From some of the busiest streets and tallest towers in the world, to the tranquility of mountain top villages and rivers through valleys, China is a land of contrasts and wonder. Earlier this year, a group of economists and linguists had the opportunity to experience China’s beauty first hand, and being one of those, I can safely say it was the trip of a lifetime. During those 10 days, we were treated to an education in culture, customs and the ways of the far east, and could experience various aspects of the nation which have made it one of the largest economies in the world.
Getting the chance to travel across China, and witnessing its diversity, was a surreal experience. I felt like a child, in awe of everything, as each and everything I saw mesmerised me more than the last. Travelling from Shanghai to Guilin on an overnight train was one such experience, as, staring out the window to the soundtrack of rattling wheels, I saw high-rise skyscrapers and shopping malls give way to idyllic scenes of mountain life and greenery; the sheer spectrum of colours of the vast China is truly something that will stay with me for a very long time.
The trip also presented the ideal opportunity to bring to life what I had spent hours learning about in the classroom: China’s dynamic and thriving economy. On a visit to a steam factory in one of Shanghai’s ‘Special Economic Zones’, regions of specialised business regulations, the efficiency and business nous synonymous with China became abundantly clear. The entrepreneurial spirit seemed to be brimming in every corner of the country, as the numerous markets we visited were a constant hive of activity, whether it be a hard fought haggle to the last penny, or a wily customer trying to get that 2-for-1 bargain. I shall, perhaps, never forget the feat of brilliance I witnessed, when one of the teachers on the trip managed to snap up a 670 RMB chess set for a mere 130 RMB, after much careful negotiation.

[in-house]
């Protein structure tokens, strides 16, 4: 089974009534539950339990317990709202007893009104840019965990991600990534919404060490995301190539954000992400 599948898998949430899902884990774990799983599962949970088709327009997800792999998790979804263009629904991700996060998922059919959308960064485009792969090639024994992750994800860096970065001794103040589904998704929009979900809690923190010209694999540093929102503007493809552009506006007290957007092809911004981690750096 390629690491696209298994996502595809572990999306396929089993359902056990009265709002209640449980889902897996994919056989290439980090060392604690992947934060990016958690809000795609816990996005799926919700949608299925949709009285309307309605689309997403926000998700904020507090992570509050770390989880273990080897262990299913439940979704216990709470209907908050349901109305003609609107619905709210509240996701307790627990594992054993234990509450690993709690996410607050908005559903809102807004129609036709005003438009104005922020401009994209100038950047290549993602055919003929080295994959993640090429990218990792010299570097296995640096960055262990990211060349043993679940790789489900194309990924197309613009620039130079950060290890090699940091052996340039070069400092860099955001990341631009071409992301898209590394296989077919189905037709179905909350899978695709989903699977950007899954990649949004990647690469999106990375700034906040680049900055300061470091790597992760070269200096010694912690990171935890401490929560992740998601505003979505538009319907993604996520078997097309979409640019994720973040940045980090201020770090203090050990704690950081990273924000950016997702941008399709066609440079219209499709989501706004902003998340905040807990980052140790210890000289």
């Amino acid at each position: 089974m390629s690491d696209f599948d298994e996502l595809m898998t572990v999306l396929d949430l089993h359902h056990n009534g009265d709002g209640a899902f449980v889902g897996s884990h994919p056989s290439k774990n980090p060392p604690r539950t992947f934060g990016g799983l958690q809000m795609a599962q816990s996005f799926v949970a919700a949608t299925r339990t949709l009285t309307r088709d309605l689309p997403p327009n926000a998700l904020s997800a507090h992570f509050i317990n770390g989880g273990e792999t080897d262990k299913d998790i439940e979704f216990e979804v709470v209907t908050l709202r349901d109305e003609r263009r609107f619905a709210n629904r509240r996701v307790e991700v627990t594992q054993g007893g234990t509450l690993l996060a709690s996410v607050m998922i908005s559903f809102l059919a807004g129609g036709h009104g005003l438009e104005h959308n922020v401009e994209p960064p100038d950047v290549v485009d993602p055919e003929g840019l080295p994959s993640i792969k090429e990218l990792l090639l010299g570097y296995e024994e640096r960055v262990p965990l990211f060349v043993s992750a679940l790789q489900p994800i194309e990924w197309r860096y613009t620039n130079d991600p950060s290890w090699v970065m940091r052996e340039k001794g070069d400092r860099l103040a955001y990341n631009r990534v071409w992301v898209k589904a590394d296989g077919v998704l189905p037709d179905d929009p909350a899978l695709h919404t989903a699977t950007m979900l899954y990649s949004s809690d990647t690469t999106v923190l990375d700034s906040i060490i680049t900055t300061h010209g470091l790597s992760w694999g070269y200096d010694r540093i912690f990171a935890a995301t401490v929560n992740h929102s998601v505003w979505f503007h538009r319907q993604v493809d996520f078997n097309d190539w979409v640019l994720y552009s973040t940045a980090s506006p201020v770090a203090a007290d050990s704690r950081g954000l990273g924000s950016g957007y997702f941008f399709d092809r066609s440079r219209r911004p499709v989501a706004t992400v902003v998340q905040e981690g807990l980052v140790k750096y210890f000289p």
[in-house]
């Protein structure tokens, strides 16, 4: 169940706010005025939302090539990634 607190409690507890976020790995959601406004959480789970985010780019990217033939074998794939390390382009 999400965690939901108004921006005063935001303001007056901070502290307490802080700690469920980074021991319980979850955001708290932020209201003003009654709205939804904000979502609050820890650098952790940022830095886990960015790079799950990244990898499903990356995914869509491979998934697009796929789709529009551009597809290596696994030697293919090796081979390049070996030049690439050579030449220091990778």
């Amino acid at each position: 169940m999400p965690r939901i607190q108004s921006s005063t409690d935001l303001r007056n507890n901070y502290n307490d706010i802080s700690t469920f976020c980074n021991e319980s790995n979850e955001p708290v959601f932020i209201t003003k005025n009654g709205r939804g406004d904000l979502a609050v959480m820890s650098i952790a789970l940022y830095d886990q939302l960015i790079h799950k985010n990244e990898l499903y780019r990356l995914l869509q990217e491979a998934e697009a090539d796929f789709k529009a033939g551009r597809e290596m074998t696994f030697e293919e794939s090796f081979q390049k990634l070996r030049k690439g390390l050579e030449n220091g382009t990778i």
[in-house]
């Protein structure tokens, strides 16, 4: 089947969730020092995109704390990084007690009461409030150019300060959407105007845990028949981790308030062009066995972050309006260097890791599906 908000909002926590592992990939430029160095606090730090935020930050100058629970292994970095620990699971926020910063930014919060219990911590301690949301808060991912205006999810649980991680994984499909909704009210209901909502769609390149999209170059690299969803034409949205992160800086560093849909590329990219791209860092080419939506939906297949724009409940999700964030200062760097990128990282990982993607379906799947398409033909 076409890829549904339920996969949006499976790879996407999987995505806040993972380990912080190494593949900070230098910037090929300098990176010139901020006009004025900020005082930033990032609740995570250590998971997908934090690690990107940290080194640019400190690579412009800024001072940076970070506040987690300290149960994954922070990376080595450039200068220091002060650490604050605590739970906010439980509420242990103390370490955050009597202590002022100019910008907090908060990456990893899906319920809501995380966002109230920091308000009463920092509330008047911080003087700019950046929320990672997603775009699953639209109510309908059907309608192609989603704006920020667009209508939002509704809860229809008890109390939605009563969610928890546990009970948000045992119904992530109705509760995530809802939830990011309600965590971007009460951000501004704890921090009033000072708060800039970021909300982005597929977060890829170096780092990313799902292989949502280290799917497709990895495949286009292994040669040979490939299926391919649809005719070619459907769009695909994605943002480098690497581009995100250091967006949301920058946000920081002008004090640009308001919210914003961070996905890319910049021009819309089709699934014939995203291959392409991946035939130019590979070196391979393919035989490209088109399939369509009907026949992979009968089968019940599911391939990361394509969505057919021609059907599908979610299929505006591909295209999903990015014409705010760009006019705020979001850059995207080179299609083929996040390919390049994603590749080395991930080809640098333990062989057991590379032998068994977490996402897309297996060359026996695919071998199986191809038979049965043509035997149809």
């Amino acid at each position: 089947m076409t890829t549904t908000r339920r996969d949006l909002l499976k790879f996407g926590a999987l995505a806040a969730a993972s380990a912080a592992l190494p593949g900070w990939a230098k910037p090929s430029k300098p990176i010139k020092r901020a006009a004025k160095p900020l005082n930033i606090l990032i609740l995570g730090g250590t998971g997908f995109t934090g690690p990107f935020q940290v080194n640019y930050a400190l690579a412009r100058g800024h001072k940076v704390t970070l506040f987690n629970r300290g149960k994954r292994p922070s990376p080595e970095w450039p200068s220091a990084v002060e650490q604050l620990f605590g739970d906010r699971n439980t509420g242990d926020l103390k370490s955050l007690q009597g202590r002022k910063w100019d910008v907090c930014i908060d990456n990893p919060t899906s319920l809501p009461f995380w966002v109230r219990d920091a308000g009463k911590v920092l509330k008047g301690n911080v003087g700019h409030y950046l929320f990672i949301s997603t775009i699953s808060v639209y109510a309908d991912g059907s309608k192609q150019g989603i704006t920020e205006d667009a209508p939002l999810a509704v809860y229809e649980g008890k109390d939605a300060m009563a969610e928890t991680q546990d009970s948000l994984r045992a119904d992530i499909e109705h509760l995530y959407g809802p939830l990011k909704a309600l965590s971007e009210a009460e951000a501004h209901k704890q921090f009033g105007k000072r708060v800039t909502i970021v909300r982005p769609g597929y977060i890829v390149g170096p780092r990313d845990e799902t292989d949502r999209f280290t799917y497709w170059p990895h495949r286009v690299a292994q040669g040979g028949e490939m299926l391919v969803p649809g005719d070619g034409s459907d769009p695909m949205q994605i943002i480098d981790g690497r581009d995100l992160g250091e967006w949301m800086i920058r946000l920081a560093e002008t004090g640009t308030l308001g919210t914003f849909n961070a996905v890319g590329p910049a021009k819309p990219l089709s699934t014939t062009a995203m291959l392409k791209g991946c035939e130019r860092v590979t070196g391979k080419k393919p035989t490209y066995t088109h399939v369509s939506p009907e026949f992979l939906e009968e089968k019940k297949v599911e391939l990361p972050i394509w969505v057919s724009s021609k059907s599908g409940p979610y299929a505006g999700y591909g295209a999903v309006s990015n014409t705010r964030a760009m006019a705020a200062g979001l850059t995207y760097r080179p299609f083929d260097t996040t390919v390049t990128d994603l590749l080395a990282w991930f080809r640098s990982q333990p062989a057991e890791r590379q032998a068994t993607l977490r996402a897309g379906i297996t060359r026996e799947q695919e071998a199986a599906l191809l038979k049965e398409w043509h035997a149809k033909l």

Although it never lacked hustle and bustle, I quickly discovered that China was home to the beautifully serene as well. Hiking to the top of ‘Moon Mountain’, to be rewarded with views of the emerald green of the valleys of the village, was an experience like no other. Cycling through those same valleys was a treat for the soul; one could truly lose oneself in the blissful surroundings.
The trip was by no means all peace and quiet though, as a karaoke night with the raucous voices of 23 highly-excitable boys soon proved. Weaving in and out of tourists at Hong Kong’s renowned ‘Avenue of Stars’, its version of the Hollywood Walk of Fame, was an equally exhilarating experience. 10 days of various activities and experiences, including mud baths and cooking classes, interspersed with cultural exploration of China’s food and people, meant that this trip was truly an adventure never to be forgotten.
I can say that, perhaps the most poignant symbol for the trip came when we were atop Victoria Peak, a hill in Hong Kong, and one of its most valuable pieces of real estate. As I stared out into the distance, towards the harbour, I could see an endless skyline of buildings and towers, all standing proudly, representing one of the financial hearts of the world. And yet, on the water, by the bank, I could see a traditional Chinese boat, with those characteristically ornate sails. It was as though China wanted to show off its diversity to us, its visitors, by highlighting its embrace of a glittering past, and an equally bright future. China: a beautiful country, and, for me, a beautiful trip.
Upper Sixth Form